In terms of their nature, each intervention system had its own set of bottlenecks for implementation. Although every random pair of intervention systems had at least one bottleneck in common, in each individual system implementation was hampered by at least one unique condition, i.e. one that did not act as a bottleneck in any other system. For example, S4, in which facilitation was used to address overweight in sports facilities, shared one bottleneck with three other systems (S1-5–7), i.e. whether the intervention fitted the policy of the co-implementer’s organization. However, implementation in S4 was additionally hampered by three unique bottlenecks that were also related to the co-implementer’s organisation, e.g., complications because of interorganizational collaboration. The maximum number of bottlenecks that one pair of frequent intervention systems had in common was four. These were S3 and S8, in which facilitation was used to address overweight, in outdoor public sites and schools, respectively. Three common bottlenecks were whether the intervention fitted an integrated approach and the policy of the implementer’s organization, and if the right materials for the implementation strategy were available. One unique bottleneck in S3 were the co-implementer’s skills.

Different sets of bottlenecks were identified if a similar method was applied to address the same health theme, but in a different setting. For instance, in S3 and S4, where facilitation was applied to address overweight in different settings, bottlenecks for implementation emerged in different categories of conditions. The bottlenecks in outdoor public places were related to the implementer, the co-implementer and the intervention, and in sports facilities to the co-implementer’s organization. Another example includes S2 and S7, in which education was used to address alcohol in schools and health or welfare buildings, respectively. The only bottleneck for implementation that these systems had in common was the support for the health theme in the co-implementer’s organization. This condition was also the only common bottleneck for implementation in S1 and S2, where education was used in the school setting, to address overweight and alcohol, respectively. This illustrates that the nature of bottlenecks also could differ in intervention systems where a similar behaviour change method was used in a comparable setting, but to address a different health theme.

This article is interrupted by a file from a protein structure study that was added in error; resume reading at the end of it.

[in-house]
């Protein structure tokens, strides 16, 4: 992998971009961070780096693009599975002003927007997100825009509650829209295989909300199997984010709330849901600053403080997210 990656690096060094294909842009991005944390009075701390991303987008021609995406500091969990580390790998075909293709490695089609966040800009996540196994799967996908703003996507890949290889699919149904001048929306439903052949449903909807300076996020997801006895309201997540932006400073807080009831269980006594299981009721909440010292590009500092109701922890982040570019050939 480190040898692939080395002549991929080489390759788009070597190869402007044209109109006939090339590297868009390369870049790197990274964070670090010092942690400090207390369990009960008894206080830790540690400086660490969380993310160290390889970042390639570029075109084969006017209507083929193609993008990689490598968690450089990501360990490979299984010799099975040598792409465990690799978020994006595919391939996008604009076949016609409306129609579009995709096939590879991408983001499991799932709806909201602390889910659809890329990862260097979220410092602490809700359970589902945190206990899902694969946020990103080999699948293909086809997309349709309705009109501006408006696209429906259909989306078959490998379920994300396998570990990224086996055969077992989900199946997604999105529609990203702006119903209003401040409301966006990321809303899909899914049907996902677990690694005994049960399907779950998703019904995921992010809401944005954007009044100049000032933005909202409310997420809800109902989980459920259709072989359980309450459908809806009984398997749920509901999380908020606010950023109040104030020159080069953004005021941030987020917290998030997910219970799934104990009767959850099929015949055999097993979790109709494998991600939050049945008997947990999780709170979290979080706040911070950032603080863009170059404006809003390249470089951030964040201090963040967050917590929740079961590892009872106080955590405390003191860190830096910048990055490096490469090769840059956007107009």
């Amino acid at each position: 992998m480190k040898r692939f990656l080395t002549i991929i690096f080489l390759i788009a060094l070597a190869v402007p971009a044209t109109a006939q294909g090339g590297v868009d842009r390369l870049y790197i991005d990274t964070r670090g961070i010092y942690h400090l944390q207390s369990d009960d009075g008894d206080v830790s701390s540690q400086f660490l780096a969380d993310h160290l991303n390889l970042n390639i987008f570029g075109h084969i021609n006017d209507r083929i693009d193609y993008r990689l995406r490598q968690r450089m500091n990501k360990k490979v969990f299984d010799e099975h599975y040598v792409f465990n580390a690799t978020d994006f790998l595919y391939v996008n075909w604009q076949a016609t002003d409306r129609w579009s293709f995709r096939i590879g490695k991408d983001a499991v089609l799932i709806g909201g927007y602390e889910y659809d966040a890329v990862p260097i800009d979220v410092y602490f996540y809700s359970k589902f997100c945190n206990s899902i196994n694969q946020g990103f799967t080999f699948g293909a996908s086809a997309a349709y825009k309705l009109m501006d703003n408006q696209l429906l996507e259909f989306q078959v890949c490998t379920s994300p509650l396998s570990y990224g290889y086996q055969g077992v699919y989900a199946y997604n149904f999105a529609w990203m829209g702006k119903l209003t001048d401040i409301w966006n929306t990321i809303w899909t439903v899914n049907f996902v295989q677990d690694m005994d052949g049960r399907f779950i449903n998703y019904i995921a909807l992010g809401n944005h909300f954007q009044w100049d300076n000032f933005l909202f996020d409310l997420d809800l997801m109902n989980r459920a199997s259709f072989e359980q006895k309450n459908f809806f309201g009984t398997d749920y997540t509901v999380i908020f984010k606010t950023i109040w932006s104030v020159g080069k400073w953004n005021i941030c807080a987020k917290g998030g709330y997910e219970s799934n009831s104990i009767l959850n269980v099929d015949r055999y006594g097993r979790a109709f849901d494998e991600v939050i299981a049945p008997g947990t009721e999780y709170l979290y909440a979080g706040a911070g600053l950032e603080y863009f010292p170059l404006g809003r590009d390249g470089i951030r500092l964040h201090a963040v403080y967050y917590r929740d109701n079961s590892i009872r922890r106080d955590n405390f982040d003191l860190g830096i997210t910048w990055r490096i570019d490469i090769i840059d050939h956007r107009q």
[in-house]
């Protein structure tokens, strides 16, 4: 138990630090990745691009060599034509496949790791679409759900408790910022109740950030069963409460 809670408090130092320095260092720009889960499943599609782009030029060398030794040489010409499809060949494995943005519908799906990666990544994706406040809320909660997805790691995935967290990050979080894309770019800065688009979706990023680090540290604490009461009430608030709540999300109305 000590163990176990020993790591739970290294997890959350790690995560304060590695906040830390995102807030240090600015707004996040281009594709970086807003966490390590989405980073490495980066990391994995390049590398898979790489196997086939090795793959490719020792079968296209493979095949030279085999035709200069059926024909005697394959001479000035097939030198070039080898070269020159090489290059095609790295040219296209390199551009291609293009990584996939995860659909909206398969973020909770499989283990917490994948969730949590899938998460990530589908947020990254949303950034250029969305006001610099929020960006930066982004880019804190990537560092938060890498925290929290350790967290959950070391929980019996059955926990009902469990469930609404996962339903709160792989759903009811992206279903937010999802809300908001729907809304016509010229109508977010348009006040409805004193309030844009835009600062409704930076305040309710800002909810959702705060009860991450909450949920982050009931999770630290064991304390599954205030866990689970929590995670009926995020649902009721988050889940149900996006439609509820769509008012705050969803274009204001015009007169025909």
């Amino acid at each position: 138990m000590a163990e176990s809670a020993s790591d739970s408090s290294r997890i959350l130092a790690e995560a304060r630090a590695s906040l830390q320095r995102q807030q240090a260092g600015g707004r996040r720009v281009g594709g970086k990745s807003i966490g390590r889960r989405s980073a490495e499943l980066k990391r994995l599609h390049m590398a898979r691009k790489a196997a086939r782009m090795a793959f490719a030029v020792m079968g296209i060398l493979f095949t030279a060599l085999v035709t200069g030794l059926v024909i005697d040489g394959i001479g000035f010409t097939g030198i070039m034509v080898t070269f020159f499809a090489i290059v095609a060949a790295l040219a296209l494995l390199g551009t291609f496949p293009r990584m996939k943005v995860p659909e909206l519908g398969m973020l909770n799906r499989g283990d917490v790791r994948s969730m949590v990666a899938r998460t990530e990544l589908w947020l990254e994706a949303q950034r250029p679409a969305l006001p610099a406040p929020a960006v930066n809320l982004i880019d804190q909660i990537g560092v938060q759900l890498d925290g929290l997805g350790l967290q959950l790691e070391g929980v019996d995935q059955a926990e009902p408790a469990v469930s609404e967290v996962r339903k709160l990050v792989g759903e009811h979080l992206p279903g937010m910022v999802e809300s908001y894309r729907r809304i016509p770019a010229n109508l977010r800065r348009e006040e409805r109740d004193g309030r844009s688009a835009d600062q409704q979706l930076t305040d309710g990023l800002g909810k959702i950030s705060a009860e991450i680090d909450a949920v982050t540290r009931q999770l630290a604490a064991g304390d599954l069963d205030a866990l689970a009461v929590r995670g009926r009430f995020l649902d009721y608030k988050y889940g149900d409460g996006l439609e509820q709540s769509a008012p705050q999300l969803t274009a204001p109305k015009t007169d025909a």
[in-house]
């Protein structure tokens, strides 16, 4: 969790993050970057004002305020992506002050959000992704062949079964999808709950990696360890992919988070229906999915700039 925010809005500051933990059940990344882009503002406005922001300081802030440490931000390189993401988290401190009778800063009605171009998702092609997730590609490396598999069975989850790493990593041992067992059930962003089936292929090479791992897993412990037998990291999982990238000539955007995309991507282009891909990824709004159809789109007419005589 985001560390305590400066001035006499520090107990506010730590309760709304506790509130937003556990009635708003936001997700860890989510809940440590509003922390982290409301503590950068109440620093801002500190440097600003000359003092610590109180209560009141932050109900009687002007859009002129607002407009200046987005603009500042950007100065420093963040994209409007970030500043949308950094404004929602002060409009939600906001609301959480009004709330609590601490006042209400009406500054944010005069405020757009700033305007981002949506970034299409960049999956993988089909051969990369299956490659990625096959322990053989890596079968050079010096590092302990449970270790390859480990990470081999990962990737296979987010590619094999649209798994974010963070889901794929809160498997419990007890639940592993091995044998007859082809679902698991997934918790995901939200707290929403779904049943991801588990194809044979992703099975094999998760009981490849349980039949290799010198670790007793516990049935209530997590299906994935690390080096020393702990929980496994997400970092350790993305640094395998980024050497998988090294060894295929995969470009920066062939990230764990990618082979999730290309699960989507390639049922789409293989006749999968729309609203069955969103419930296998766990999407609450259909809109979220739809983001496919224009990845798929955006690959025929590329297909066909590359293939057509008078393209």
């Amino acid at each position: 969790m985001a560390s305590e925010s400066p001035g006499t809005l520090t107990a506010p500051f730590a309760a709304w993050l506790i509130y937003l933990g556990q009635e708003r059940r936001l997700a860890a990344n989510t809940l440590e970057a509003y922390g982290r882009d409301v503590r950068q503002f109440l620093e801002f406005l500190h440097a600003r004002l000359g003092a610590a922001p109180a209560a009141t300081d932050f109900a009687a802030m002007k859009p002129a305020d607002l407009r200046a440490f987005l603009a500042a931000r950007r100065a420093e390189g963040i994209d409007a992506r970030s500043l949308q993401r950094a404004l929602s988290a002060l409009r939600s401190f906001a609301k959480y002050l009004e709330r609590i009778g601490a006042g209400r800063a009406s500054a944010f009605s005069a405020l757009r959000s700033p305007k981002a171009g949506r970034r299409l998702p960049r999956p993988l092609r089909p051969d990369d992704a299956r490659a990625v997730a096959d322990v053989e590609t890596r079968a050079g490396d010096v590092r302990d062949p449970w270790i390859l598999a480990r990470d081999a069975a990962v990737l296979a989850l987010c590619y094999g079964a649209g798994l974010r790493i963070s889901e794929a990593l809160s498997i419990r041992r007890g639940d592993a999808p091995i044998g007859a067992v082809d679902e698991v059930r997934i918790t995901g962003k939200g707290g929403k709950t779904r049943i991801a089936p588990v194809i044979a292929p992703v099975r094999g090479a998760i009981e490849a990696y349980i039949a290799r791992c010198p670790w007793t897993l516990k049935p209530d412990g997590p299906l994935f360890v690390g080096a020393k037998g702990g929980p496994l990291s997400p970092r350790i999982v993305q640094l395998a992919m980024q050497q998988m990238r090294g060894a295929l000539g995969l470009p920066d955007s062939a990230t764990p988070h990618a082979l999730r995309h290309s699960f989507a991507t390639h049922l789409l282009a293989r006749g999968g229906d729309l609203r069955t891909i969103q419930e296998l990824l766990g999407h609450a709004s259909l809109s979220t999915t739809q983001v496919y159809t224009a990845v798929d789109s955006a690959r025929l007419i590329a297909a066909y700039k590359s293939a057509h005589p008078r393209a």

H-2a. Bottlenecks are associated with the characteristics of an intervention system

Of all 49 bottlenecks identified for the frequent intervention systems (Table 1; S1-9 Method-Theme-Setting columns), 35 were ‘expectedly present’ (EPBs; 71.4% of all bottlenecks; Comparison of the stratified analysis columns). This means that the majority of the bottlenecks was associated with the characteristics of the intervention system. In both S5 and S6, only EPBs emerged. The conditions acting as bottlenecks in S5, in which education was used to address alcohol in the home setting, were also identified as bottlenecks in other intervention systems with the home setting. One of these bottlenecks was the financial means available from the implementer’s organization. The conditions acting as bottlenecks in S6, which involved the regulation of alcohol in commercial buildings, were also identified as bottlenecks for other interventions applying regulation as a method. These conditions included, among others, whether the intervention easily could be implemented. The mean number of EPBs per frequent intervention system was 3.9 (range 1–6).

H-2b : Bottlenecks arise independent of the characteristics of an intervention system

The other 14 bottlenecks identified for implementation in the frequent intervention systems were ‘unexpectedly present’ (UPBs; 28.6% of all bottlenecks; Table 1; Comparison of the stratified analyses columns). This means that a minority of the bottlenecks emerged independent of the characteristics of the intervention system. About one third of the UPBs concerned conditions that were not identified as a bottleneck in any of the other stratified analyses. For instance, in S9, in which education was used to address overweight in public building, implementation was unexpectedly hampered by the adaptability of the intervention to the context, a condition that was not associated with any of the system’s characteristics. The other two thirds of the UPBs involved conditions associated with one or more characteristics, but not with those of the intervention system itself. For example, in S8, in which facilitation was used to address overweight in schools, implementation was unexpectedly hampered by the clarity of the appointments made with the co-implementer’s organization, a condition that in the other stratified analyses was associated with case finding as a method. Most conditions identified to act as an UPB did so in only one of the frequent intervention systems. One exception was the motivation and enthusiasm of the implementer, that emerged as an UPB in both S1, where education was used to address overweight in schools, and S3, where facilitation as applied on overweight in outdoor public sites. The average number of UPBs per intervention system was 1.6 (range 0–4).